- According to Goldman Sachs, Joe Biden’s planned capital gains tax could put immediate selling pressure on the shares.
- In a note on Friday, the company explained that the latest capital gains tax hike in 2013 triggered a sell-off of shares valued at approximately $ 100 billion by wealthy individuals.
- However, those people who sold quickly bought back stock just a few months later, leading Goldman to conclude that the family selling around the tax hikes will be “short lived and fully compensated in subsequent quarters.”
According to Goldman Sachs, Biden’s projected capital gains tax hike could put immediate selling pressure on the shares given what happened in the markets after previous rate hikes.
A team of Goldman analysts led by Arjun Menon wrote Friday that Joe Biden’s proposed changes to the corporate tax code would be complemented by an increase in the tax rate applied to capital gains and dividends for higher-income individuals.
History has shown that capital gains tax increases result in stock sell-offs. After the last increase in the capital gains tax rate in 2013, the top 1% of households sold 1% of their initial shares and mutual fund assets, worth approximately $ 100 billion today. , in the three months prior to the rate hike, according to Goldman. As of 2020, the richest 1% of Americans own 53% of all household stock. Their collective actions can move the markets.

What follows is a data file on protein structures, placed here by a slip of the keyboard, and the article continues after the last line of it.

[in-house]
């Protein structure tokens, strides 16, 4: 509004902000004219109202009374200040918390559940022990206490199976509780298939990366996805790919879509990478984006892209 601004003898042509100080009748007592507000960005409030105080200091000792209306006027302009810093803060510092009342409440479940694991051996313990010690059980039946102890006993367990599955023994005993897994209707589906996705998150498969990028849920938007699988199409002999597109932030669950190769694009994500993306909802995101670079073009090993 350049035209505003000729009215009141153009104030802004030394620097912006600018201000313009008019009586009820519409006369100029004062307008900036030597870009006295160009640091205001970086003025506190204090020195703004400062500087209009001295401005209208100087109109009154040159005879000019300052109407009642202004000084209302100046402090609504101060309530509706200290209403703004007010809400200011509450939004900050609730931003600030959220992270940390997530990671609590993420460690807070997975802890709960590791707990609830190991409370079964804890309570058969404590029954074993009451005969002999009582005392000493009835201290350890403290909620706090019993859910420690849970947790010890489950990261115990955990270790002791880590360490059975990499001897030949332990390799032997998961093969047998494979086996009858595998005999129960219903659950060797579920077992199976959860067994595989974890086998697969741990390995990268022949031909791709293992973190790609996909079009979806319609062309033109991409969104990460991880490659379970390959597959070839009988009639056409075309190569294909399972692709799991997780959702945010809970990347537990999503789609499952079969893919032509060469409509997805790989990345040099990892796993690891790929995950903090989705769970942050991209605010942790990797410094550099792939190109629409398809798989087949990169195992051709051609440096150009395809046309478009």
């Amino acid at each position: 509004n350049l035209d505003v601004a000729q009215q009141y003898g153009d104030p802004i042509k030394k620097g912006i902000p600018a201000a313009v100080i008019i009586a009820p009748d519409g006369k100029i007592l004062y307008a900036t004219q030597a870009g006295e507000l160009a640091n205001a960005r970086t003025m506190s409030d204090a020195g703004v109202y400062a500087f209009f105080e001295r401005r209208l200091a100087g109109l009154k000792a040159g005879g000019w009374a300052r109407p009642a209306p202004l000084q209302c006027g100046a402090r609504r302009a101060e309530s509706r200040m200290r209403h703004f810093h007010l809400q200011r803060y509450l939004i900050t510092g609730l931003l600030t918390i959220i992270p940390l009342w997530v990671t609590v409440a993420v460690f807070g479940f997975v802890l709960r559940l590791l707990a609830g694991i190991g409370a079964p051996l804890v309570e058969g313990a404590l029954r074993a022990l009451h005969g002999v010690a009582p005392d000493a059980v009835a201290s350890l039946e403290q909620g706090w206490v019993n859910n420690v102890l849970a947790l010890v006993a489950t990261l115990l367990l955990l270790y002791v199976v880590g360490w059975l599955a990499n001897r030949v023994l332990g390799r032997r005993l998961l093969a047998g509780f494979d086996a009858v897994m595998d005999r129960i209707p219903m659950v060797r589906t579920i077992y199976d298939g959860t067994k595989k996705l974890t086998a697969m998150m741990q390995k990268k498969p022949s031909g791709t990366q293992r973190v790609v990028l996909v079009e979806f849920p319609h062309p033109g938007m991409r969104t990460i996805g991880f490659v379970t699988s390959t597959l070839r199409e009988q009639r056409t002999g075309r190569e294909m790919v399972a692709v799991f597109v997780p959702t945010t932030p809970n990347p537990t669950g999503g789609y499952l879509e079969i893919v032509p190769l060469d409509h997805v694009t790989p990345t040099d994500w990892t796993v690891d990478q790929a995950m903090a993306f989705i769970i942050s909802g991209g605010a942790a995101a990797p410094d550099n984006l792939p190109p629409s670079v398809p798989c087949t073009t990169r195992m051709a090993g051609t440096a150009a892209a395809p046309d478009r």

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While this sale may pose a downside risk to stock allocations in 2020, Goldman said it will not translate into a long-term sell-off or slow economic growth.
In the months following the 2013 rate hike, the top 1% repurchased more shares than they had sold before the change, Goldman said. Their reduction in equity exposure was only temporary and Goldman said it believes the same pattern is likely to repeat itself.
“We expect household sales around changes in the capital gains tax rate to be short lived and fully offset in subsequent quarters,” Goldman wrote.
Indeed, Goldman has predicted that the richest 1% of Americans will be the main driver of total demand for stocks in 2021, even with a “blue wave” election result.
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